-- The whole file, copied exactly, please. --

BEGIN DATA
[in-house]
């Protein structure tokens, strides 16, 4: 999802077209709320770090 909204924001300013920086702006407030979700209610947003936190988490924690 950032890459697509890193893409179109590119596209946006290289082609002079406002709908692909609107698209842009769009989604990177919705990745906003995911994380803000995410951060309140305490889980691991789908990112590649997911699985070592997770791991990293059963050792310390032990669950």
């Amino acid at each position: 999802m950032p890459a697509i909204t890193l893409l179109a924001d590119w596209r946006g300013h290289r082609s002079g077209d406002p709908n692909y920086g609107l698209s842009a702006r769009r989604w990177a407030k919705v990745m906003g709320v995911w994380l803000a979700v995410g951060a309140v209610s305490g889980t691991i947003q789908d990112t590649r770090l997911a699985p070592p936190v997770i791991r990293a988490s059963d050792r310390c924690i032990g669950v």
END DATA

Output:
[in-house]
């Protein structure tokens, strides 16, 4: 999802077209709320770090 909204924001300013920086702006407030979700209610947003936190988490924690 950032890459697509890193893409179109590119596209946006290289082609002079406002709908692909609107698209842009769009989604990177919705990745906003995911994380803000995410951060309140305490889980691991789908990112590649997911699985070592997770791991990293059963050792310390032990669950």
């Amino acid at each position: 999802m950032p890459a697509i909204t890193l893409l179109a924001d590119w596209r946006g300013h290289r082609s002079g077209d406002p709908n692909y920086g609107l698209s842009a702006r769009r989604w990177a407030k919705v990745m906003g709320v995911w994380l803000a979700v995410g951060a309140v209610s305490g889980t691991i947003q789908d990112t590649r770090l997911a699985p070592p936190v997770i791991r990293a988490s059963d050792r310390c924690i032990g669950v």